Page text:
Belfast Telegraph

Thursday 23 October 2014

Tyrone Howe: ‘Shock and awe’ the blueprint for an Ulster victory

Out of reach: Ulster's Simon Danielli goes on a run during their win over the Scarlets at Ravenhill

Time plays tricks with your mind, as it certainly does not feel like 12 years since Ulster last contested a European Cup quarter-final. Was it really so long ago?

For players and supporters alike, this is what professional rugby is all about. Club rugby on the biggest stage and making it through to the last eight suggests that Ulster is somewhere near the elite level of European rugby. However, the performance on Sunday will confirm where the team sits against its competition.

Second place in the Magners League suggests that it should not be in doubt — we are there. However, if you compare the intensity and quality of the Munster-Leinster derby at the weekend with the nature of Ulster’s last three performances, you could be forgiven for thinking that the gap is as yawning as ever.

Note, I am talking about performance rather than results. This is not because I don’t like winning. Professional rugby is all about winning and Ulster have done magnificently well to eke out wins in the last three weeks.

Lying second in the Magners League is a fantastic achievement and leaves Ulster well-placed to make the play-offs. Consequently, the players should be congratulated on their character and will to win.

However, these were magnificent wins but not magnificent performances. The bottom line is that if Ulster perform as they did last Friday evening, they will lose and potentially lose heavily to the Saints.

You simply cannot miss that many first time tackles and expect a side containing Foden, Ashton et al not to punish you. That said, I truly believe that Ulster has a real chance of coming away from Milton Keynes with a victory.

If the players and coaches need any added inspiration they simply have to look to Ireland’s demolition of England on St Patrick’s weekend. Like England, Northampton Saints are being talked up massively. This is due to their double thumping of Wasps and Sale — two wins with bonus points and bucketfuls of tries.

So the hype is going through the roof, and likewise the Northampton self-belief. Admittedly, their England contingent has added serious presence to the team’s collective performance. We have all seen Hartley, Lawes, Wood, Foden and Ashton play extremely well at times, but the Irish players did not care a jot about that and neither should Ulster.

You need to add a generous spoonful of perspective to Northampton’s recent performances. Wasps and Sale are not good Premiership sides — the league table reflects this.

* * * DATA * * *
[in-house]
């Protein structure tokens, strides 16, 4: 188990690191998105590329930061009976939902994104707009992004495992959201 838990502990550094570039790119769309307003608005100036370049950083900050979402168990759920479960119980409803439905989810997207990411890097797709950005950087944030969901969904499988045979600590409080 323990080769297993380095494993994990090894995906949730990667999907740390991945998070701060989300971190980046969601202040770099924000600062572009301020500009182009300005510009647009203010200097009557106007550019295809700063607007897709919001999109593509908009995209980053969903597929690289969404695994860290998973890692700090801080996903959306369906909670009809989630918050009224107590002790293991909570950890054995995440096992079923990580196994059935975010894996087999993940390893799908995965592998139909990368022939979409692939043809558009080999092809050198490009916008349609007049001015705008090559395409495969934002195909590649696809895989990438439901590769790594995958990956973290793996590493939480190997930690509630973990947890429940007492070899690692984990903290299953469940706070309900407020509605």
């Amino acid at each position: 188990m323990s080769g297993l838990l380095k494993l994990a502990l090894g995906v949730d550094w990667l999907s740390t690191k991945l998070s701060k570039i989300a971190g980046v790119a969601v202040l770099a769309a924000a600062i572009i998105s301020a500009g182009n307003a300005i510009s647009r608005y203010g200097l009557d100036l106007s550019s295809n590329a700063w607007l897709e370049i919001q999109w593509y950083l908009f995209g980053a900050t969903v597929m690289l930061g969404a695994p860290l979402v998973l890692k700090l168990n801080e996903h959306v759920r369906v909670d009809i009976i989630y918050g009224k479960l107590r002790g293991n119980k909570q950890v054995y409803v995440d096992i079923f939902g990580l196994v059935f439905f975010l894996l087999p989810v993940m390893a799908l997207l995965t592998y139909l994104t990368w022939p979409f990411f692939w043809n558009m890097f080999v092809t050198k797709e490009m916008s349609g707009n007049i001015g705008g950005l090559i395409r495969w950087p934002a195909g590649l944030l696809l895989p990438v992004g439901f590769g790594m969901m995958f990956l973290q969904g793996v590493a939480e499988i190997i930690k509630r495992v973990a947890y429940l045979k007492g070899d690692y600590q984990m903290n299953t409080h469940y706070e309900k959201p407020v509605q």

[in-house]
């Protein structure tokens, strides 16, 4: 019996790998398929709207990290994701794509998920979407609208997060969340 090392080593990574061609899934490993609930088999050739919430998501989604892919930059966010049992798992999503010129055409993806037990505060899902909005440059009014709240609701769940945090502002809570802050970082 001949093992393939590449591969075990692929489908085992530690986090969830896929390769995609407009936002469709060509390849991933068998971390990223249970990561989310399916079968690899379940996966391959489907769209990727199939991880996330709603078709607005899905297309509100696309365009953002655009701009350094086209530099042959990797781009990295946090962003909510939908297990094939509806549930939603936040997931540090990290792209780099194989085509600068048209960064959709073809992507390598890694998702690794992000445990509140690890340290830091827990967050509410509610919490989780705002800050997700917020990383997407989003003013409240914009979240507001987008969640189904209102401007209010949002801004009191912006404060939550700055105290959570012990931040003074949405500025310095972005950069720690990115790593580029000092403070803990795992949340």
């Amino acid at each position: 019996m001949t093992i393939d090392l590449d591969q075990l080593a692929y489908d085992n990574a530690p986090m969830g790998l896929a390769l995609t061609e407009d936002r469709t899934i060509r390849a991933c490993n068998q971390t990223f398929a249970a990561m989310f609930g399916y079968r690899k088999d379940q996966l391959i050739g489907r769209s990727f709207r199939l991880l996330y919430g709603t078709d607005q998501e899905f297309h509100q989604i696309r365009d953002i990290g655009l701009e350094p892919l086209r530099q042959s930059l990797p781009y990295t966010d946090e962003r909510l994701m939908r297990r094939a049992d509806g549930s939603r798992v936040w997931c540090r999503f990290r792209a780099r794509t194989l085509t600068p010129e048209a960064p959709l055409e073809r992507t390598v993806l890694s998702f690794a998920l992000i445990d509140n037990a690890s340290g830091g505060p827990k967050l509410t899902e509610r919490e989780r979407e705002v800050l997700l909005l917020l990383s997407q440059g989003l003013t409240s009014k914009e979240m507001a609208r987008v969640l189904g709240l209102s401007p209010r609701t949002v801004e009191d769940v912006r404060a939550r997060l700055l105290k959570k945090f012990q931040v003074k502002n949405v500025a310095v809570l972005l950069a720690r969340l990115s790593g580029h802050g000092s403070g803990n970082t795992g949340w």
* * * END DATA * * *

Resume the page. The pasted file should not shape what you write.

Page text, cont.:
Northampton have not played a team with as much talent and character as Ulster for a long while. Therefore, if the Ulster needle is sharp enough, then that bubble of self-belief can explode.

Ulster must ensure that the Northampton team never gets a chance to settle. This starts through outstanding and suffocating defence. While defence was poor last Friday, undoubtedly, the focus of the Heineken Cup will ensure that the intensity will be back.

When the concentration is fully primed, Ulster have an excellent defence, both at set-piece and scramble.

The scrum looked a lot more impressive with the return of BJ Botha, while Ulster should, at least, be able to achieve parity in the lineouts. Based on these foundations, throughout the season we have witnessed attacking rugby and tries, the like of which have not been seen at Ravenhill for quite a few years.

Moreover, the one great benefit of the way recent matches have gone, is that there will be no lack of Ulster self-belief should they be in the game as it enters the final quarter.

Finally, playing at 2pm on a Sunday in Milton Keynes is no home game for Northampton.

Ulster’s supporters may be fewer in number but I am certain that they will make more noise than their opposite numbers and make it feel as if Ulster have the 16th man. As witnessed against Toulouse, Stade Francais and Colomiers in 1999, we love a good day out in the knockout stages of European rugby.

For Ulster to win, performance has to be at the heart of the 80 minutes. If the players can individually and collectively employ the same ‘shock and awe’ tactics that Ireland produced at the Aviva and also take their chances, then the players can return home victorious.

Time for the supporters to stand up, and even more importantly, the players.

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